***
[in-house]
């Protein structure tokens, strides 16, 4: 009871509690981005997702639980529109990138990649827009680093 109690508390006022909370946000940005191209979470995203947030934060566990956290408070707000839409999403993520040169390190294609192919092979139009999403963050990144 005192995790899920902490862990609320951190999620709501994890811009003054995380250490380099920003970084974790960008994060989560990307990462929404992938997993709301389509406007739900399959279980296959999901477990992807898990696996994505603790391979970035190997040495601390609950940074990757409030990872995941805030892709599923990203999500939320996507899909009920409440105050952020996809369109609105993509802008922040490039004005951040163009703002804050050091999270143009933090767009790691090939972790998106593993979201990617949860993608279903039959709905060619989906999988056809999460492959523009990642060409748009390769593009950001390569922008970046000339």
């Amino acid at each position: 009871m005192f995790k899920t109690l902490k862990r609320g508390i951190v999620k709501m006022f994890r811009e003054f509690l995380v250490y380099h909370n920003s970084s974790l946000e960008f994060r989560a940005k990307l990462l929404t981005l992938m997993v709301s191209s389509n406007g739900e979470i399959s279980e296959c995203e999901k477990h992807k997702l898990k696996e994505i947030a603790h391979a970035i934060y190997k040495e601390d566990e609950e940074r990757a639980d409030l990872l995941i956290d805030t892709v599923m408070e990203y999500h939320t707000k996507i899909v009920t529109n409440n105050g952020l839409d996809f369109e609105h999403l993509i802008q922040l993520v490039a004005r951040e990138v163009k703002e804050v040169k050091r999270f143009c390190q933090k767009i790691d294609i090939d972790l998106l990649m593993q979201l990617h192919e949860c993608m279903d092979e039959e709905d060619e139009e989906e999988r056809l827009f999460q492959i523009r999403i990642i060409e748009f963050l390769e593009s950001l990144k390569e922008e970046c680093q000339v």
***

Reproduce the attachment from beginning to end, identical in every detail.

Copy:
[in-house]
């Protein structure tokens, strides 16, 4: 009871509690981005997702639980529109990138990649827009680093 109690508390006022909370946000940005191209979470995203947030934060566990956290408070707000839409999403993520040169390190294609192919092979139009999403963050990144 005192995790899920902490862990609320951190999620709501994890811009003054995380250490380099920003970084974790960008994060989560990307990462929404992938997993709301389509406007739900399959279980296959999901477990992807898990696996994505603790391979970035190997040495601390609950940074990757409030990872995941805030892709599923990203999500939320996507899909009920409440105050952020996809369109609105993509802008922040490039004005951040163009703002804050050091999270143009933090767009790691090939972790998106593993979201990617949860993608279903039959709905060619989906999988056809999460492959523009990642060409748009390769593009950001390569922008970046000339």
């Amino acid at each position: 009871m005192f995790k899920t109690l902490k862990r609320g508390i951190v999620k709501m006022f994890r811009e003054f509690l995380v250490y380099h909370n920003s970084s974790l946000e960008f994060r989560a940005k990307l990462l929404t981005l992938m997993v709301s191209s389509n406007g739900e979470i399959s279980e296959c995203e999901k477990h992807k997702l898990k696996e994505i947030a603790h391979a970035i934060y190997k040495e601390d566990e609950e940074r990757a639980d409030l990872l995941i956290d805030t892709v599923m408070e990203y999500h939320t707000k996507i899909v009920t529109n409440n105050g952020l839409d996809f369109e609105h999403l993509i802008q922040l993520v490039a004005r951040e990138v163009k703002e804050v040169k050091r999270f143009c390190q933090k767009i790691d294609i090939d972790l998106l990649m593993q979201l990617h192919e949860c993608m279903d092979e039959e709905d060619e139009e989906e999988r056809l827009f999460q492959i523009r999403i990642i060409e748009f963050l390769e593009s950001l990144k390569e922008e970046c680093q000339v």